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Modern R&B icon Frank Ocean stuns listeners with first album in four years

Frank Ocean: Blonde

Long+awaited+after+the+release+of+his+2012+album%2C+Ocean+released+Blonde+exclusively+on+Apple+Music+on+August+20%2C+2016.+
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Modern R&B icon Frank Ocean stuns listeners with first album in four years

Long awaited after the release of his 2012 album, Ocean released Blonde exclusively on Apple Music on August 20, 2016.

Long awaited after the release of his 2012 album, Ocean released Blonde exclusively on Apple Music on August 20, 2016.

Long awaited after the release of his 2012 album, Ocean released Blonde exclusively on Apple Music on August 20, 2016.

Long awaited after the release of his 2012 album, Ocean released Blonde exclusively on Apple Music on August 20, 2016.

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People say that absence makes the heart grow fonder. Sometimes it does more than that. It immortalizes, even mythologizes someone into much more than just a person. From Serena Williams to Sid Vicious, Beyonce to Bjork, Frida to the Fleet Foxes, artists, athletes and musicians have an unattainable quality that makes them so easy to romanticize.

Christopher Francis Ocean appeared in the hip hop spotlight under the name Frank Ocean in 2008 when he launched his partnership with Tyler the Creator and the rest of the LA hip-hop group, Odd Future. Four years after his first solo album and disputes with his label Def Jam, Ocean’s fame erupted with the release of the R&B, energetic sensation “Channel Orange”. The public, including his cult following and adoring fans, did not hear from him for the next four years. Until this August. Frank Ocean, after many false alarms, vague Instagram posts and cryptic live streams, released his third studio album, “Blonde”.

“Blonde” opens in a dream state. It feels simplistic, calm, like you are listening from the bottom of a swimming pool. Somewhere between the start of the album and the end of the second track, “Ivy”, it’s already clear that this is not the theatrical, eclectic, Channel Orange. “Blonde” is intimate and introspective, a vision of an older and more mature Frank Ocean. He croons through lofi instrumentals and dreamy synths, combining his R&B roots with the stylistic auto tune of Kanye West and indie influence of Justin Vernon (“Bon Iver”), while in no way letting his influences define his sound. In fact, at times it provides the opposite effect. While Frank tells the listener a story, recites snippets of poetry, it can feel like his voice is isolated from all else.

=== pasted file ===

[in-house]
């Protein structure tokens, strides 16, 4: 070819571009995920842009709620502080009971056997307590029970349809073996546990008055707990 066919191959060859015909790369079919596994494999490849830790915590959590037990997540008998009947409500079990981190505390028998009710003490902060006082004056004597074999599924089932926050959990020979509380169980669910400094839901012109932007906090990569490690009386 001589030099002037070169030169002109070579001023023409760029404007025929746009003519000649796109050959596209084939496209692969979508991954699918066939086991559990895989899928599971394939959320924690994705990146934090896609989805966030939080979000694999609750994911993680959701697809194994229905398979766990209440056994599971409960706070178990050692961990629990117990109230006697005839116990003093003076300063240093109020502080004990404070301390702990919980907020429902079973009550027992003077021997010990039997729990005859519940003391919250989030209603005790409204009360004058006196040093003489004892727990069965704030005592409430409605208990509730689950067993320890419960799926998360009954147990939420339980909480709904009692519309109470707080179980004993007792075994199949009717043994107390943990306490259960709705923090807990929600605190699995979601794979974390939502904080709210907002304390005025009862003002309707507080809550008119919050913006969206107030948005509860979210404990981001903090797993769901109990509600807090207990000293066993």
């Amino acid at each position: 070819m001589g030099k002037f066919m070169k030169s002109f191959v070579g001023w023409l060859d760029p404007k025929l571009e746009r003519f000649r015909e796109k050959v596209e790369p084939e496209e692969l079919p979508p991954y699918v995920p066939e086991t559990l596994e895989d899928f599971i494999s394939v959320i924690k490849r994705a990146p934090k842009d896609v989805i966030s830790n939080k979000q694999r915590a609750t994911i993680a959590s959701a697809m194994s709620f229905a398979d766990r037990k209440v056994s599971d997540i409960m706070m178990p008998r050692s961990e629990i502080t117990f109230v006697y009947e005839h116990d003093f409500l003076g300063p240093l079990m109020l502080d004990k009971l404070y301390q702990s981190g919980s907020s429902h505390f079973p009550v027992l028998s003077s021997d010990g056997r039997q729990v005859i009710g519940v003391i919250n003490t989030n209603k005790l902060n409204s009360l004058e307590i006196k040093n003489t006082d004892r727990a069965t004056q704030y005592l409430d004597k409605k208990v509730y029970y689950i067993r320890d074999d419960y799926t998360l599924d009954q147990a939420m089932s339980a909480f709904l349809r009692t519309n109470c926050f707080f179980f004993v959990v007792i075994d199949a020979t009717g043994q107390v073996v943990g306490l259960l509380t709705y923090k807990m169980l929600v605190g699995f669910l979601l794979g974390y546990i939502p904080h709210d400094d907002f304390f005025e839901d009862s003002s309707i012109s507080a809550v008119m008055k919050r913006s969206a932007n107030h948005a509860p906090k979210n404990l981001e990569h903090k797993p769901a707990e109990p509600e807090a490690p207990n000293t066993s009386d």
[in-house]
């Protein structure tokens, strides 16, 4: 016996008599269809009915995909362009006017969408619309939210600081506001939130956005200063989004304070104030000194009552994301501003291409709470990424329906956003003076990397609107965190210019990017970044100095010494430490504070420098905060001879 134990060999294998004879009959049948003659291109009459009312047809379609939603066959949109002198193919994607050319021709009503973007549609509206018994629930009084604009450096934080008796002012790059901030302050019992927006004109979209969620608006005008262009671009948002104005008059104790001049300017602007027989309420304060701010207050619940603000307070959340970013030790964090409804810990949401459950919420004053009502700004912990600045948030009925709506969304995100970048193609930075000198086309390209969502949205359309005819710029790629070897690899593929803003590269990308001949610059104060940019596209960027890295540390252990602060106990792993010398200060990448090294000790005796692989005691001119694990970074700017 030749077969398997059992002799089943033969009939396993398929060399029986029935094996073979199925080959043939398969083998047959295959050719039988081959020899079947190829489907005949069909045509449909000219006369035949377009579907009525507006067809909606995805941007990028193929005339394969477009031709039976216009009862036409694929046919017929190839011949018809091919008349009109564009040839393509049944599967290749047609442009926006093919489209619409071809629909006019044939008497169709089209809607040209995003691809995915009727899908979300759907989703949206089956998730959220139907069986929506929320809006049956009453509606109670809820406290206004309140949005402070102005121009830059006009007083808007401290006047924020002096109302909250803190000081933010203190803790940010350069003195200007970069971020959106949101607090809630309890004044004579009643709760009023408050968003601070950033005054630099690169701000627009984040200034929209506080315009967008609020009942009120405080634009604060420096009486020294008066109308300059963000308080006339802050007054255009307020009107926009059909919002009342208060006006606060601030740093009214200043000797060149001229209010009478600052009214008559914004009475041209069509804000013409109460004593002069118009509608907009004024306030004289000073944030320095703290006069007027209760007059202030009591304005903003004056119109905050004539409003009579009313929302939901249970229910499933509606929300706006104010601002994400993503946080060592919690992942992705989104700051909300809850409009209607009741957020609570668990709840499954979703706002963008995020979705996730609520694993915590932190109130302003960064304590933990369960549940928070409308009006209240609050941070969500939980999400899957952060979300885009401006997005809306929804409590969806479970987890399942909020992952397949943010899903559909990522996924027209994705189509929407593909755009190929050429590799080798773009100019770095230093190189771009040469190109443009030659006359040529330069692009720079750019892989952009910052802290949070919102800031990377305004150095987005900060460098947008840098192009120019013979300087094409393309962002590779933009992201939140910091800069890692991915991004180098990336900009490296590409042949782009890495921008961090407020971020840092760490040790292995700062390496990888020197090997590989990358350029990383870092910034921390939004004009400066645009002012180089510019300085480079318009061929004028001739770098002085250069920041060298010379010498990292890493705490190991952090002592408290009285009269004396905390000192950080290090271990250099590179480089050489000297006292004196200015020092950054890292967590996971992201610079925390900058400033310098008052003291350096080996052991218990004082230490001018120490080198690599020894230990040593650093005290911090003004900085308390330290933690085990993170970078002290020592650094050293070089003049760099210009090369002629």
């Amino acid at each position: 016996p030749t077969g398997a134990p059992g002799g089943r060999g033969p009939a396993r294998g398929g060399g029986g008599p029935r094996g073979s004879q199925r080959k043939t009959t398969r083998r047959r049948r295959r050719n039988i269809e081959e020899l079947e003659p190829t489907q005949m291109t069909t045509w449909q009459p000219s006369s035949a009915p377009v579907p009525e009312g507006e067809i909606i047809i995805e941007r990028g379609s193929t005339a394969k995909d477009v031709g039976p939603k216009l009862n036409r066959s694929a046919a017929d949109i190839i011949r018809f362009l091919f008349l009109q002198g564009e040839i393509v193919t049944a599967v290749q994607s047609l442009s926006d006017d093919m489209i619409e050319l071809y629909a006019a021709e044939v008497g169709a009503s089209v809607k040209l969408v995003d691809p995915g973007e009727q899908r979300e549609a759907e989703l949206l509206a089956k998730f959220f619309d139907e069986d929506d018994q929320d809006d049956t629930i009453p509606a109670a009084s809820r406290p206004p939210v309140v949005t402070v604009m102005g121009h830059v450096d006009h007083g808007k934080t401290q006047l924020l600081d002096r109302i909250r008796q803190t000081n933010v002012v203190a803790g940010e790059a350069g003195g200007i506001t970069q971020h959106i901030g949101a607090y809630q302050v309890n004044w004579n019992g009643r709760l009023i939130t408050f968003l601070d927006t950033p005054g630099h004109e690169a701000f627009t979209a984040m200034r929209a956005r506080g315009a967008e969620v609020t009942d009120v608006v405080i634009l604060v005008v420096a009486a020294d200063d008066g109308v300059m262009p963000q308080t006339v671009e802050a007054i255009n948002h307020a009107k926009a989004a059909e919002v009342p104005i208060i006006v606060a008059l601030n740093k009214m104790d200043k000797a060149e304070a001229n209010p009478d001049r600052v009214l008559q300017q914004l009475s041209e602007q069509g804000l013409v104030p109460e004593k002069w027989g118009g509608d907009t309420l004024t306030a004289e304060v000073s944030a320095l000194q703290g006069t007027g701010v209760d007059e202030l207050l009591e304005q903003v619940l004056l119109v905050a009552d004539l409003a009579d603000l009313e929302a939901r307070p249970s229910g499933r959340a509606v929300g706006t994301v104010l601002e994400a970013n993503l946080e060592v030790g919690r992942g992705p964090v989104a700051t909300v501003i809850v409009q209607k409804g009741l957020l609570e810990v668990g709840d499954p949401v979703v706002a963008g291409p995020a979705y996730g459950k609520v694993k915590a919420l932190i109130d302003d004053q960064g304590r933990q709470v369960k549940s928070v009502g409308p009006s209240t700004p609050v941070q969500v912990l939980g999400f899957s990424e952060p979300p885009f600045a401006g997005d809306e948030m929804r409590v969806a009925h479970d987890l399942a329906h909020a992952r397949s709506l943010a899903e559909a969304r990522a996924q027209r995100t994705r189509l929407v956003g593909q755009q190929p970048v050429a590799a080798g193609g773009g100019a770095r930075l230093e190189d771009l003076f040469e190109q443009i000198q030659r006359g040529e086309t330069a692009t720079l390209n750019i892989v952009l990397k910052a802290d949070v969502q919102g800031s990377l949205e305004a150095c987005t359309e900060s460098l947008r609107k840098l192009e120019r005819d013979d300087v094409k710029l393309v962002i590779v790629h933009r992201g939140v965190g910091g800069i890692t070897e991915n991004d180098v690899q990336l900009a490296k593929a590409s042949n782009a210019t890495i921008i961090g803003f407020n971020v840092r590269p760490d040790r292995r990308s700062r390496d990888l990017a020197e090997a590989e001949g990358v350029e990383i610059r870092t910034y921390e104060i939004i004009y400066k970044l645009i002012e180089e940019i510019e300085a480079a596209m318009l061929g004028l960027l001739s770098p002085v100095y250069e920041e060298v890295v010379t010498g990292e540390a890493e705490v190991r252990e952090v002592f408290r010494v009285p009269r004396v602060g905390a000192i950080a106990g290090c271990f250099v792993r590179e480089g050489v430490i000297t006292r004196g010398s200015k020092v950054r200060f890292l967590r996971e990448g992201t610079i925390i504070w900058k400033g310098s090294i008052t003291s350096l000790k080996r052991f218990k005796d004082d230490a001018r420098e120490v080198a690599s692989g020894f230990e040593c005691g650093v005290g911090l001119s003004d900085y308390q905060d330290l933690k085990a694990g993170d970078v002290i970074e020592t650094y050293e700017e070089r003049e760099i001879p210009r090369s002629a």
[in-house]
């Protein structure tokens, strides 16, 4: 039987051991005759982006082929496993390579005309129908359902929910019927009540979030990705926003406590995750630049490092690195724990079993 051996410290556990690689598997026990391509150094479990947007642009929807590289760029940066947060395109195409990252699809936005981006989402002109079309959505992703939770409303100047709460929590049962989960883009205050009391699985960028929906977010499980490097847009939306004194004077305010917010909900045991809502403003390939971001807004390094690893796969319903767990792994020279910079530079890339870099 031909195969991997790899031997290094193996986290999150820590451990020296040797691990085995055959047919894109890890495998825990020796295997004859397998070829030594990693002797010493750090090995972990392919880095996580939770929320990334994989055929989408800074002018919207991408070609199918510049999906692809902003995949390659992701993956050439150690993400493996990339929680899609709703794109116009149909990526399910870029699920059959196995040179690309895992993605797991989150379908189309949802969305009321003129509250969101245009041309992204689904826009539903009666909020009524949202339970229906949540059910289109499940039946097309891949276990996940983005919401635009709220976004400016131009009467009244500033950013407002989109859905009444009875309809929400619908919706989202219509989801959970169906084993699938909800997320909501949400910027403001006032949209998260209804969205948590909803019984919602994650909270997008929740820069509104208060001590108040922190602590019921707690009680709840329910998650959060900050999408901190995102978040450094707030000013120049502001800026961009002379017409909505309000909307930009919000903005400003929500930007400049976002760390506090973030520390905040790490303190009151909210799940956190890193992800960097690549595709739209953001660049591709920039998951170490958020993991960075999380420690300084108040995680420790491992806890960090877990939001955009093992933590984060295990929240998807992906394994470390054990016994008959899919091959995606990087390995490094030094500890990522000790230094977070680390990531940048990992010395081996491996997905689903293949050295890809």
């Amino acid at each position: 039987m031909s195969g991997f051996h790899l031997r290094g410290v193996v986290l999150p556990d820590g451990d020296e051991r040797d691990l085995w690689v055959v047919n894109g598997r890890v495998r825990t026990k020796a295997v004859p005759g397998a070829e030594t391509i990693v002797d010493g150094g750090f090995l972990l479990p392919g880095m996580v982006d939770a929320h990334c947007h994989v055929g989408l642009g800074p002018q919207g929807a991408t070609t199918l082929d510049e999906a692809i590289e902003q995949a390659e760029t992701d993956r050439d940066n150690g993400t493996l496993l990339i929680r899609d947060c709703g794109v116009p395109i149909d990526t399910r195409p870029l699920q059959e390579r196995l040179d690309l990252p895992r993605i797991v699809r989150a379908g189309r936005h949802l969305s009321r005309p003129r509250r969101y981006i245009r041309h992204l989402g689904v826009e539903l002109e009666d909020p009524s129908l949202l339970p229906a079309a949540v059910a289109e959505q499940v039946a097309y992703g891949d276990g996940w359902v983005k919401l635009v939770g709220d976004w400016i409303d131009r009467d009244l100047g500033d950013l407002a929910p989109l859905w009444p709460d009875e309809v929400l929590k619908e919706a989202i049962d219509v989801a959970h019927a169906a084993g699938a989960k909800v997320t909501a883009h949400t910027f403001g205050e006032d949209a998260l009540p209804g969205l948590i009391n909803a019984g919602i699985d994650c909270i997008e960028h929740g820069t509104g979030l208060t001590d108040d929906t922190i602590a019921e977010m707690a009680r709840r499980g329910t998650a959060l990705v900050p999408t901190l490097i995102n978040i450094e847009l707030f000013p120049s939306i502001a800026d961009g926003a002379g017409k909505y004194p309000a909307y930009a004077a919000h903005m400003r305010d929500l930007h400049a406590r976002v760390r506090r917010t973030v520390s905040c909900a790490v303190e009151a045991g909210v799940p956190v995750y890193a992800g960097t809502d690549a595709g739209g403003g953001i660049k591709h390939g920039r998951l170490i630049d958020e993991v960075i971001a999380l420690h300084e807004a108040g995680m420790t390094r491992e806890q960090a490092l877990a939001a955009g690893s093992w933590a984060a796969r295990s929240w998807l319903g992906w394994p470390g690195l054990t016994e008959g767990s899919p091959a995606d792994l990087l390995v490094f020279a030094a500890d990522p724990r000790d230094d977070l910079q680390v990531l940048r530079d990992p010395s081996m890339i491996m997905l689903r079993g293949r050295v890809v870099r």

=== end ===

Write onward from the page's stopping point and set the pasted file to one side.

He strings these monologues and songs together as if it is a journal of fondness, heartbreak, his phone dying, his mom calling, as if it is worn at the edges but full with the romance of photos from a few months ago, torn out and pasted back in again.”

He even includes voicemails from his mother, poems about love and recitations of pain, such as on the track “Facebook Story”. He strings these monologues and songs together as if it is a journal of fondness, heartbreak, his phone dying, his mom calling, as if it is worn at the edges but full with the romance of photos from a few months ago, torn out and pasted back in again.

It is not a perfect album. Upon first listen it can appear monotonous or lacking at times. But although it lacks the energetic and magnetic quality of “Channel Orange”, it is a new, unconcerned sound that grounds Ocean as an artist who is continuing to explore his work while still producing quality content. It is not just a collection of songs arranged carelessly on an album, but a montage of the tenderness and mystery that surrounds Frank Ocean.
Maybe “Blonde” is a sort of self portrait, or reflection on the past four years since we saw Frank Ocean last. Whatever it may be, the album’s intimacy, fluidity and pangs of sadness, are the closest things we have to understanding the elusive artist at the moment. In turn, maybe we will see a bit of ourselves within Frank’s journal, and he will no longer seem so unattainable, but like his album: living, breathing and human.

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